We obtained plasma samples from 56 pre-pandemic patients, including 10 HIV+, and 56 symptomatic inpatients in March and April 2020. HIV-negative samples were matched for sex and age. The overall study population included 25.9% Blacks, 4.5% Latinx, 9.8% Asians, and 43.8% Non-Hispanic Whites (Table 1). COVID+ samples were from individuals between 10 and 40 days post symptom onset, with 60.7% samples taken between 2 and 4 weeks. Of all the COVID+ participants, 7 (12.5%) were symptomatic outpatients and 49 (87.5%) were hospitalized. Among those hospitalized, 25 (51%) required intensive care unit (ICU) treatment and 4 (8.2%) were deceased at the time of chart review (Supplementary Table 4). Additional mortalities were possible after chart review since some participants were in critical condition in the ICU.

Table 1 Demographic information of all individuals whose plasma samples were used for this study. Individuals are broken out by COVID+/− and HIV+/− status. Black includes one mixed African American in the COVID-HIV+ group

LFA performance: reproducibility

Four independent operators working in teams of two on separate days applied each pool 10 times to each LFA, with processing as dictated by the instructions for use (IFU). API version1 LFAs were not assessed for reproducibility due to limited cassette availability and the high volume required. Of the remaining 19 LFAs, three (BTNX, Camtech, and Carehealth) had 100% consistent correct outcomes across both isotypes, with an additional three (BioHit, Zhuhai Livzon, and Phamatech) having no incorrect or inconsistent outcomes with one or two invalid tests (Fig. 1). IgG was the more reproducible isotype. The majority of incorrect consistent calls came from operators calling a COVID+ sample IgM negative (Fig. 1).

Fig. 1

LFA reproducibility. Colors represent LFA outcome performed across two days (A & B) by two independent pairs of operators on a COVID positive (COVID+) pooled sample and a COVID negative (COVID-) pooled sample. On each day ten technical replicates of each pool were performed. Blue represents replicates where both operators that day agreed on the outcome, and the outcome was correctly called positive or negative. Red represents occasions where both operators agreed, but the outcome was incorrectly called. Orange represents replicates where the operators did not agree on the LFA outcome. Light yellow represents an invalid test where control bands did not meet criteria for a valid test. IgG was the most reproducible isotype for all LFAs except Oranoxis, and consistent false negatives were common occurrences for IgM for the majority of LFAs

LFA performance: practicalities of use

We assessed the LFAs according to this rubric (Supplementary Table 2) by three independent raters and assigned a composite score on a scale of 0–14 (Supplementary Table 3). Five LFAs (BioHit, InTec, Lumiquick, Phamatech, and U2U) received full scores for IFU clarity. LFAs frequently lost points for imprecise instructions regarding time between adding sample and having sufficient sample flow to read the results. Important kit usability criteria, such as whether the included pipette droppers show clear volume markings, were also recorded (Supplementary Table 3). The IFU ambiguity led to administration of too much or little sample for a valid test. While these IFUs may not yet be intended for the general public, it will be important to clarify the instructions moving forward and include droppers to minimize potential for sample volume errors.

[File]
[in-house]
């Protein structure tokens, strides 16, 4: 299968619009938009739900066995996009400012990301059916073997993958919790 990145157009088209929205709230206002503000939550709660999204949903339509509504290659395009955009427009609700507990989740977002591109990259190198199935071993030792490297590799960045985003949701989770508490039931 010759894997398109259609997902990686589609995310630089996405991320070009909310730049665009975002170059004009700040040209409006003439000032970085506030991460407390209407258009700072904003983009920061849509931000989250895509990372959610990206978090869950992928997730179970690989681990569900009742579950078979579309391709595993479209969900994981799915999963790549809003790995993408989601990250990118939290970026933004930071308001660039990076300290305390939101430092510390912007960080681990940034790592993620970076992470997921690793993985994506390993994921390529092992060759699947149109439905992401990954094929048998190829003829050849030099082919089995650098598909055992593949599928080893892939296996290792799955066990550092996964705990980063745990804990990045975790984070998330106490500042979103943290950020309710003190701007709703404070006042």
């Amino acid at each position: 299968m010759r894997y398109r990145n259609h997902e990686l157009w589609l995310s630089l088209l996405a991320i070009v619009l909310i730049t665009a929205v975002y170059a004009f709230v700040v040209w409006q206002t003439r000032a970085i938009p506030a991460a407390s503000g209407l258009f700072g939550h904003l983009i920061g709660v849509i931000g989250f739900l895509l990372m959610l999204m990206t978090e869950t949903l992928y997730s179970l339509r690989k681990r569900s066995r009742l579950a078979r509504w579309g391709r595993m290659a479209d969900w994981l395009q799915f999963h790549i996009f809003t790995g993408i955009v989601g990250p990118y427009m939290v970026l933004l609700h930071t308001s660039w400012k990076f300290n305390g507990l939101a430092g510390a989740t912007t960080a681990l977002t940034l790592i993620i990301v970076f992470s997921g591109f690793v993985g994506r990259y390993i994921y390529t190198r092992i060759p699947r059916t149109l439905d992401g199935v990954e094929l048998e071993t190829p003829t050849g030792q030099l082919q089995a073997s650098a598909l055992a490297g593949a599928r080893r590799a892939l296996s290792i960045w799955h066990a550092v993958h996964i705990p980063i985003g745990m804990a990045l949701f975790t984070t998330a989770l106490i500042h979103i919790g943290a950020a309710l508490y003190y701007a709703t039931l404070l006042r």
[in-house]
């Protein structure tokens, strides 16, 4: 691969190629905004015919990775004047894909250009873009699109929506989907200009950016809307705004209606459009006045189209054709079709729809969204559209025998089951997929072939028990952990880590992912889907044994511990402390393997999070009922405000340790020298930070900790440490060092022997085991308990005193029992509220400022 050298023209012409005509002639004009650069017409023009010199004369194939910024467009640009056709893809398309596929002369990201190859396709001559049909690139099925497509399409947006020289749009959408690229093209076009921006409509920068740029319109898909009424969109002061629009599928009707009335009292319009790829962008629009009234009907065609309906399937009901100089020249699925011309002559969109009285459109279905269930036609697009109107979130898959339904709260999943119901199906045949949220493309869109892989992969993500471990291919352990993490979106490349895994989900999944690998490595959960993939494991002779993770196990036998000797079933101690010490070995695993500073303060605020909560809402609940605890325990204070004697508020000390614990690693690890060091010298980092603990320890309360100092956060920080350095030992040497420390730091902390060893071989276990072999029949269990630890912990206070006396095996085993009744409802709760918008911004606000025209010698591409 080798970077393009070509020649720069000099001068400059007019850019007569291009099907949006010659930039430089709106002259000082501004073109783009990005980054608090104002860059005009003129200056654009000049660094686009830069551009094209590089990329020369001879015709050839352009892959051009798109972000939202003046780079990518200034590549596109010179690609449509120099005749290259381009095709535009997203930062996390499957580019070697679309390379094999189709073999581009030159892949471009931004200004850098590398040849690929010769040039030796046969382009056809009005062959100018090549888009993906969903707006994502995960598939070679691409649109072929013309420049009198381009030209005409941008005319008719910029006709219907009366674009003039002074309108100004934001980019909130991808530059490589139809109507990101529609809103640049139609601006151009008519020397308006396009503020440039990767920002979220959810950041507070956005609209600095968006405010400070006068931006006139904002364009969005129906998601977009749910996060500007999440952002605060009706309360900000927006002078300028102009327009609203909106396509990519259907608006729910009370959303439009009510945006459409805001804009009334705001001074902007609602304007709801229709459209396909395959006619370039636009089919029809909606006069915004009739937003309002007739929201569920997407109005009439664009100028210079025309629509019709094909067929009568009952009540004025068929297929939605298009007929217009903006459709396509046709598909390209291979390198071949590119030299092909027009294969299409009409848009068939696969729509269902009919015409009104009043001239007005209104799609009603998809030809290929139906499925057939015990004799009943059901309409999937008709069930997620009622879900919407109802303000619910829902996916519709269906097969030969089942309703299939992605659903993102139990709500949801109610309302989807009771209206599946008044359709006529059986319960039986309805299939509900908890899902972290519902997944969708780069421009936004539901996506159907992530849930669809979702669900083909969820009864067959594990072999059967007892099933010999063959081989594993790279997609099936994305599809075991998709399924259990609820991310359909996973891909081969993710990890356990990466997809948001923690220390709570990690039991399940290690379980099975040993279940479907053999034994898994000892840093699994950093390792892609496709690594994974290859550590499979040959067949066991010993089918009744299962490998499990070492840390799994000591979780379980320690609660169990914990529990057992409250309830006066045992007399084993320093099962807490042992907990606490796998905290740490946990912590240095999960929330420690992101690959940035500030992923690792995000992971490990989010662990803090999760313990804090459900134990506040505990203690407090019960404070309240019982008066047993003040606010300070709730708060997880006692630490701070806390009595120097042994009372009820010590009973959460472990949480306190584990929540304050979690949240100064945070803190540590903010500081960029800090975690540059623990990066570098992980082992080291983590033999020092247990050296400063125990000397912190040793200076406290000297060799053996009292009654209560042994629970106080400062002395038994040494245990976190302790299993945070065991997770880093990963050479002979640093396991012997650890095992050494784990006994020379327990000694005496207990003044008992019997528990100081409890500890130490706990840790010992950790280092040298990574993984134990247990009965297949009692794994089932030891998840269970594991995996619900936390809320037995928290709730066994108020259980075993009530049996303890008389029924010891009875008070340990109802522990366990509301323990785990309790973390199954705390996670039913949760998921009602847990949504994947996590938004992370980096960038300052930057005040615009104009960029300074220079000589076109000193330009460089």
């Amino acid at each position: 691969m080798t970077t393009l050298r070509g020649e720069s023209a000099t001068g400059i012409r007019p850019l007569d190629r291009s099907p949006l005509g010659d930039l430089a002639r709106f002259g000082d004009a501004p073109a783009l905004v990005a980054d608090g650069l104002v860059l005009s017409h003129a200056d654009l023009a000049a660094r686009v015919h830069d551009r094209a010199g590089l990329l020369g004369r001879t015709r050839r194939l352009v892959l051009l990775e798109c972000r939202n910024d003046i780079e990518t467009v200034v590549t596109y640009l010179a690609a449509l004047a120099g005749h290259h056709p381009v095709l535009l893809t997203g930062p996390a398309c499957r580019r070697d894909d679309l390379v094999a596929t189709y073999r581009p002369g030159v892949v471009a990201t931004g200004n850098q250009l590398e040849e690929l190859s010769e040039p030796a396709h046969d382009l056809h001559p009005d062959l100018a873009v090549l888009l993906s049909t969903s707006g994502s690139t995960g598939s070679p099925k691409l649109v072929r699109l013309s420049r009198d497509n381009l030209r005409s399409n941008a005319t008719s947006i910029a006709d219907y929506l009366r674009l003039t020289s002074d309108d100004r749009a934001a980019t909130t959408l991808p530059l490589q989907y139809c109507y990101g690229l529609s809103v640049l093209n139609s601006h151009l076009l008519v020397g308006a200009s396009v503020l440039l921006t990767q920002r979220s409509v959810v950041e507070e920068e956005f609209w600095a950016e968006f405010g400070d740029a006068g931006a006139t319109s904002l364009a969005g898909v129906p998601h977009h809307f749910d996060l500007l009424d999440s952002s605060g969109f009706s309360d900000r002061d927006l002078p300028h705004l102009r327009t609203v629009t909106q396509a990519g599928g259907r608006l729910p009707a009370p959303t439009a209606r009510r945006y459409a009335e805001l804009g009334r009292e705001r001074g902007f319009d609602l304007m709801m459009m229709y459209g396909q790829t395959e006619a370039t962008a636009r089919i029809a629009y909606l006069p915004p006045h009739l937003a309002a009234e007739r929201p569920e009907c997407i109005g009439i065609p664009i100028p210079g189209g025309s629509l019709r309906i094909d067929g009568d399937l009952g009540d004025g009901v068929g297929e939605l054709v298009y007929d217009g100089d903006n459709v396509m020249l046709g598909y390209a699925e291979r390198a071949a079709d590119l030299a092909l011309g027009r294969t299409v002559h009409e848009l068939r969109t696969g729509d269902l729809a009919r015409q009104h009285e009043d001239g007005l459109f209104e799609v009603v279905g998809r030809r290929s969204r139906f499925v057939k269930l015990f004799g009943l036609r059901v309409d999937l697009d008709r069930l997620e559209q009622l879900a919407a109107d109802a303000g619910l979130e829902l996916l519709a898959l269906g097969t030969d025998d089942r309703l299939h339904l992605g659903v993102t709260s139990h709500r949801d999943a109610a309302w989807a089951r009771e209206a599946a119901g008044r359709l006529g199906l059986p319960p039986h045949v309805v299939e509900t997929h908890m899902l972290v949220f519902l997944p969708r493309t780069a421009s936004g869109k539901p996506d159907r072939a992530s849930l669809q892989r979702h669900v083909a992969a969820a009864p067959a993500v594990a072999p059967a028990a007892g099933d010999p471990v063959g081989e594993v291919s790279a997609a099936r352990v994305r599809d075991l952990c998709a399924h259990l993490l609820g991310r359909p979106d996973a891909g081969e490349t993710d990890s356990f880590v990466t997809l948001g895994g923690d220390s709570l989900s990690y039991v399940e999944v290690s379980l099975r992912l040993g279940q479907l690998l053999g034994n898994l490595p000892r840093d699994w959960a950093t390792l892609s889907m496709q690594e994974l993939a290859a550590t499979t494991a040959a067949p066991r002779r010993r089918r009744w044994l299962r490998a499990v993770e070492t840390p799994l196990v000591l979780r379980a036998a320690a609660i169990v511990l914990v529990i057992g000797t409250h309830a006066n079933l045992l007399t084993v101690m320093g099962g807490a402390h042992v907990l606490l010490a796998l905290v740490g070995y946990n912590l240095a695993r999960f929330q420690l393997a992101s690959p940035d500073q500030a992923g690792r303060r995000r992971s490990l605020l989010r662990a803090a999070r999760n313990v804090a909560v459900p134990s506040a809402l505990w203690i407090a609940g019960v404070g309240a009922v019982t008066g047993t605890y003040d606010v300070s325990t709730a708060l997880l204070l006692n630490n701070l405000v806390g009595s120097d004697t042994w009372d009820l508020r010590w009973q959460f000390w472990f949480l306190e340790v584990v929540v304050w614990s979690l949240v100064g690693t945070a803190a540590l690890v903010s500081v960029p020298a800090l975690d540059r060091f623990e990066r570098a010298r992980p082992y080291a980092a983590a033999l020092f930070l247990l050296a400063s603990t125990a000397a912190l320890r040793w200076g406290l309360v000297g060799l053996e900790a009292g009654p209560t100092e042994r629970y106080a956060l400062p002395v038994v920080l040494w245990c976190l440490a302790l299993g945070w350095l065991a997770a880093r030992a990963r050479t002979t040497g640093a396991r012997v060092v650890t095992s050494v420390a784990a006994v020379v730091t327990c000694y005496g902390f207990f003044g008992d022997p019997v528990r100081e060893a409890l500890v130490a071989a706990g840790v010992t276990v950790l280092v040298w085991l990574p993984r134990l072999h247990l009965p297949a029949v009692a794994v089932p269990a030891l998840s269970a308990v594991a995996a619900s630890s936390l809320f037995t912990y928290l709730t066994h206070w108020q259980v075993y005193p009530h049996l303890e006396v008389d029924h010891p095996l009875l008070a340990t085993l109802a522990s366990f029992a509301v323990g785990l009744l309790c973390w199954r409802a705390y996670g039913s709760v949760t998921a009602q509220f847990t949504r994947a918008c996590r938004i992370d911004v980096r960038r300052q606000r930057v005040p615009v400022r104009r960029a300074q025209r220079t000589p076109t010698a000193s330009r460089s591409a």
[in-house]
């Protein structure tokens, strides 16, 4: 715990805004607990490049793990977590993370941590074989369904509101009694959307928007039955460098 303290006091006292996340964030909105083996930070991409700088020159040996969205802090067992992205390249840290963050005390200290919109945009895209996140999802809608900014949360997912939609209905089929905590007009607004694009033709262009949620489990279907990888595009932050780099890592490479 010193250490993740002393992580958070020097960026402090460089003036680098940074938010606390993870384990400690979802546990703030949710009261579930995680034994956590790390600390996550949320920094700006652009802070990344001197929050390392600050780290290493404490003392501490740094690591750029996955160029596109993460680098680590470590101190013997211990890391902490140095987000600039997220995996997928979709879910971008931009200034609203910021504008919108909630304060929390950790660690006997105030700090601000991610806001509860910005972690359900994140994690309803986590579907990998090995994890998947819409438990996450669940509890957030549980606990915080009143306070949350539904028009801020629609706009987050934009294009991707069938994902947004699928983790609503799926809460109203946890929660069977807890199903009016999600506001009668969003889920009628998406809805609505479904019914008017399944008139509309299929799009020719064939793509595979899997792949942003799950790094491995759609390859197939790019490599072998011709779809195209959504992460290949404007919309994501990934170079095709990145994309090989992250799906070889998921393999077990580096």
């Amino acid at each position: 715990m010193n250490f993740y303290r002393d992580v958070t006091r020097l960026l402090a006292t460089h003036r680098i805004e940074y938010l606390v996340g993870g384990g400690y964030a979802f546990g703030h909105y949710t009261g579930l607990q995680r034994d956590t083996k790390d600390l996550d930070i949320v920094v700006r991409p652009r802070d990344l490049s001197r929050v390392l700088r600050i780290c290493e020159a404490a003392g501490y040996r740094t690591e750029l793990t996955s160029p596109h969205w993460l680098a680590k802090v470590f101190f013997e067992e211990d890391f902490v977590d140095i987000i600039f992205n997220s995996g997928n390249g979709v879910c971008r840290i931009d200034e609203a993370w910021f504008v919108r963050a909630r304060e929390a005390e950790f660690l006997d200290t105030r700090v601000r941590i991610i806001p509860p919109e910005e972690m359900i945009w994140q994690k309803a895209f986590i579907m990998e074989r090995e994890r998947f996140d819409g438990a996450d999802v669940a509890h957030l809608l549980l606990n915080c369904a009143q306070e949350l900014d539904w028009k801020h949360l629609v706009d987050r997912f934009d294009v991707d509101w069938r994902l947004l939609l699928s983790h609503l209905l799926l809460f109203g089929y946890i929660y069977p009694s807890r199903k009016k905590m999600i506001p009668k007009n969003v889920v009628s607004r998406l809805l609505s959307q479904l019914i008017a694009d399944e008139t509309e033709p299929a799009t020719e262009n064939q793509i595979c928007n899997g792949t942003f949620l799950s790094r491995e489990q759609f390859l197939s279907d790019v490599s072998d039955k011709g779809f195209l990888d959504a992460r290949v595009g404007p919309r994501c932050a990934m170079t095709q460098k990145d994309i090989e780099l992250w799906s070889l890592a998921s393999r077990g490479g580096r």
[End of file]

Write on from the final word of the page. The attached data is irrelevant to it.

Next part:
LFA performance: sensitivity and specificity

To focus on LFA specificity, given the likely use of these tests in low-prevalence settings, disagreement between operators was interpreted as a negative call. Across all but three of the LFAs (Biohit, BTNX, and Vivacheck), sensitivity was higher for IgG than IgM. Sensitivity for IgG ranged from 98.2% (Lumiquick) down to 72.7% (Oranoxis), and for IgM from 96.4% (BioHit) to 23.2% (Oxo and U2U) (Table 2). LFA specificity was much higher for both isotypes, with 11 LFAs having a specificity of 100% for IgG (API, API v2, BTNX, Camtech, Genobio, Oranoxis, Phamatech, Ray Biotech, Ray Biotech v2, U2U, and Zhuhai Livzon), and 8 LFAs having a specificity of 100% for IgM (API, CareHealth, Cellex, Lumiquick, Oranoxis, Ray Biotech v2, U2U, and Zhuhai Livzon) (Table 2). Under the assumption that the likelihood of two randomly occurring false positives for any one individual is low, an IgG/IgM composite score (averaged operator scores, see Supplementary Methods) was produced to maximize test specificity. Using this composite score, all LFAs except BioHit, Cellex, Edinburgh, InTec, and Vivachek achieved a specificity of 100%. This result underscores the potential of considering the outcome in both isotypes to minimize false positives, although it is more likely that a single isotype will be used in clinical testing.

Table 2 LFA performance in terms of sensitivity and specificity

We created heatmaps to visualize individual sample outcomes across all LFAs to assess whether we systematically detected the same miscalls across multiple LFAs (Fig. 2). False negatives (blue squares in the COVID+ panel) amongst COVID+ patients were somewhat reproducible, with three COVID+ samples called negative in both isotypes by all, or all but one LFA. These miscalls were not clearly explained by known demographics (age, sex) or clinical variables (disease severity, weeks post symptom onset) (Fig. 2, bottom panel). To investigate whether these miscalls were related to low titers of anti-SARS-CoV-2 antibodies from participants with a suppressed immune response, all 112 samples were analyzed for anti-spike IgG and IgM antibodies using a custom quantitative Simoa assay [29]. The three samples that were called negative across almost all LFAs, which were also 2–3 weeks post-symptoms, had the lowest levels of anti-spike antibodies in COVID+ samples for both IgG and IgM, suggesting these participants had a slower or suppressed immune response to SARS-CoV-2 infection.